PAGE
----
Italian center-left leader Pier Luigi Bersani rallied his party on Wednesday behind a plan to form a minority government backed by populist Beppe Grillo after failing to secure victory in last week’s election. Bersani, whose coalition threw away a 10-point lead in the opinion polls before the February 24-25 vote, won control of the lower house but let slip a workable parliamentary majority by failing to win the Senate. The result has left no group able to form a government on its own and Italy facing weeks of uncertainty. A new election could be called within months if no accord can be reached between the divided parties. Underlining pressure on politicians to agree on a government to tackle the problems of one of the world’s biggest sovereign debtors, credit rating agency DBRS cut Italy’s debt grade to A (low) from A on Wednesday, citing political uncertainty and a prolonged recession.
Moody’s Investor Service has warned the vote was bad for Italy’s credit rating while Standard & Poor’s has said its rating could be affected in the future. All major agencies rate Italy’s outlook as negative.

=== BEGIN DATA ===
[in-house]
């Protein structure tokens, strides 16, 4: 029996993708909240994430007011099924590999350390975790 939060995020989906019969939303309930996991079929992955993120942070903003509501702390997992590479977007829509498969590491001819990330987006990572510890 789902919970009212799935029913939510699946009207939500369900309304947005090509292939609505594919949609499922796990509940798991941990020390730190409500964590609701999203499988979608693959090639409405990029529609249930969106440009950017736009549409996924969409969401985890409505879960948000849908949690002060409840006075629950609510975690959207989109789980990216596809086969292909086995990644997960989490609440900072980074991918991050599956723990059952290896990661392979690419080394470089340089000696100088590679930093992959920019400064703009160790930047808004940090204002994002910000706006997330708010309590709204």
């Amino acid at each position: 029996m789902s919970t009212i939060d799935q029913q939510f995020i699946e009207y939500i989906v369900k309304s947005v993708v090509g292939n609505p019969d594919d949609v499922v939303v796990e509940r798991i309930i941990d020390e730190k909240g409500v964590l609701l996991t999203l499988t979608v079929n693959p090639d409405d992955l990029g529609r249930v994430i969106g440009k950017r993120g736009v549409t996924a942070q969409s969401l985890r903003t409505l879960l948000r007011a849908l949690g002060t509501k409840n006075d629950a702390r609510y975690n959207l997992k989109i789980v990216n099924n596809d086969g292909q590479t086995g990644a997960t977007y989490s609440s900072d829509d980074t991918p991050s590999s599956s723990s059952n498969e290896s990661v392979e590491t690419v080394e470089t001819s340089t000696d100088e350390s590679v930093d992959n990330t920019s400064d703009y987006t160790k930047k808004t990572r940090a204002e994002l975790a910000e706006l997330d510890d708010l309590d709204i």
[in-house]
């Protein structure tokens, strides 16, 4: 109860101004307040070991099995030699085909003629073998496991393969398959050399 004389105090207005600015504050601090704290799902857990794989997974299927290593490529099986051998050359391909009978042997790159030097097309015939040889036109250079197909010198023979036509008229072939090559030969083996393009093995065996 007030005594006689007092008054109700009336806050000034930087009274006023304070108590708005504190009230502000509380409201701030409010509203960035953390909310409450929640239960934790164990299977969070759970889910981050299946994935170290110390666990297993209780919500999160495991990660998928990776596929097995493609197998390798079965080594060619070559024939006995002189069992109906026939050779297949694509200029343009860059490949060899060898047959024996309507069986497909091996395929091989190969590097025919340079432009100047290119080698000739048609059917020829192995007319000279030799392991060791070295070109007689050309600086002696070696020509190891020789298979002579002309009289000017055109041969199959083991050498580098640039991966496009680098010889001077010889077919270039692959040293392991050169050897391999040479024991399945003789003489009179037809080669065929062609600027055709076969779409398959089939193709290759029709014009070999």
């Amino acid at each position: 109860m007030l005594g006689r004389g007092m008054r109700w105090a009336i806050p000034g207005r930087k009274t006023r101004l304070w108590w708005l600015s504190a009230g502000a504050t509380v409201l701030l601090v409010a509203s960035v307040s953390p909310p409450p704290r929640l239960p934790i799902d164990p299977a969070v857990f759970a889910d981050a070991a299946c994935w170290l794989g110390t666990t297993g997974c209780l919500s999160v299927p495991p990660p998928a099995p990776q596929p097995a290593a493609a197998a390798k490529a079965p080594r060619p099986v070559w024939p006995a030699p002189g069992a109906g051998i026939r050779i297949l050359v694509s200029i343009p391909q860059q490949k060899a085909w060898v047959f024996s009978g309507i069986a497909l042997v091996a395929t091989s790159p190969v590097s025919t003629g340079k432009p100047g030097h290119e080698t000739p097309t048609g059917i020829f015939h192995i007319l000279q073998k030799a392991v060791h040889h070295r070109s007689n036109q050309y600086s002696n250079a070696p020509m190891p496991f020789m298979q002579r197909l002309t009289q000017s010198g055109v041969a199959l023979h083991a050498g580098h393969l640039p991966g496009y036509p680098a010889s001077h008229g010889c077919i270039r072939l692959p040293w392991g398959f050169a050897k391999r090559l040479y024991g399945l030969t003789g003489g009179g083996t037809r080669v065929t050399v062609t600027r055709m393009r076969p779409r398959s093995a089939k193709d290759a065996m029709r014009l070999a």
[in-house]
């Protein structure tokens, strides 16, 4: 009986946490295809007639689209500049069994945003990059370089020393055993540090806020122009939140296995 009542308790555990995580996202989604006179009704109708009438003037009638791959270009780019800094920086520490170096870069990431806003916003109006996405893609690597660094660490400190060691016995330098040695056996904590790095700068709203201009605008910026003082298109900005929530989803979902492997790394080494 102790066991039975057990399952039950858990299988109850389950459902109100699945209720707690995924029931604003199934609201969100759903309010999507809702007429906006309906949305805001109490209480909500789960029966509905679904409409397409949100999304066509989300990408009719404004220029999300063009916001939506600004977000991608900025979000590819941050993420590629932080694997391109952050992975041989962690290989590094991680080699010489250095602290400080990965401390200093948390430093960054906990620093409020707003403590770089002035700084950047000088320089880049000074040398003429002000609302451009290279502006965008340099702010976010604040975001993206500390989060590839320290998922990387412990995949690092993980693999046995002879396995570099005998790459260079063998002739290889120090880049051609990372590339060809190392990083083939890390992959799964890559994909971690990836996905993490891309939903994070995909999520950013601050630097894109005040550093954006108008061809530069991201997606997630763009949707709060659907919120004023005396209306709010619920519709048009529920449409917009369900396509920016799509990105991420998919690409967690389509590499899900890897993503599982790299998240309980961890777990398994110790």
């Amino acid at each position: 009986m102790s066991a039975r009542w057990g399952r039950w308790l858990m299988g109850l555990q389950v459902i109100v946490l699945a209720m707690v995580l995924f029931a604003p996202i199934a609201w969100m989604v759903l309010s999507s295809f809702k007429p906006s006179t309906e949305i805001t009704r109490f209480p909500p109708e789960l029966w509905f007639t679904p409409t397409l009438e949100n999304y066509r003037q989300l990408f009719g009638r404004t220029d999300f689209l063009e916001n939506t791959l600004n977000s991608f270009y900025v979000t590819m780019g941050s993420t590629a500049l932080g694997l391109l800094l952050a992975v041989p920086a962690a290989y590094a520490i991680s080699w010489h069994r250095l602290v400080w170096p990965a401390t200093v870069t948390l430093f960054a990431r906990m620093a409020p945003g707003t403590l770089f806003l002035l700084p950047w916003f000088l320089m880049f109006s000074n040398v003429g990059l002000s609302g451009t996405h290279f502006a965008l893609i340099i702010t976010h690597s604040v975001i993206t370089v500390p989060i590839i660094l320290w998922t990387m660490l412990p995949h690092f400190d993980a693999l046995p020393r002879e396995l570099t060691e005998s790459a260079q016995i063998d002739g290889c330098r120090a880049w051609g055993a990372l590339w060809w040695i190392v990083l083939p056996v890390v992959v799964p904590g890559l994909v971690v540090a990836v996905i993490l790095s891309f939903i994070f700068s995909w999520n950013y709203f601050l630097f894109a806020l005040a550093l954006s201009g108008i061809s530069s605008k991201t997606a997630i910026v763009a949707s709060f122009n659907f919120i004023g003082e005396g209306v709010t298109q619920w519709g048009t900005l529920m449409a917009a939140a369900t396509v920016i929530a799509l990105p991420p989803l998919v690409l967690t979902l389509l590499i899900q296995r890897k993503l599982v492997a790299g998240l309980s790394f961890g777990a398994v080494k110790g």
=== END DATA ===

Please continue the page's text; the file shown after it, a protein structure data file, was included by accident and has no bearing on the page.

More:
In an address to officials of his Democratic Party in Rome, Bersani, a 61-year-old former industry minister, acknowledged that the result was a defeat but said the left was the only political force capable of forming a government.
“We are ready, if called on, to propose a government of change based on a core program,” he said. “Its purpose will be to open the way forward for parliament.”
Full Article: Italy’s Bersani seeks way out of vote impasse | Reuters.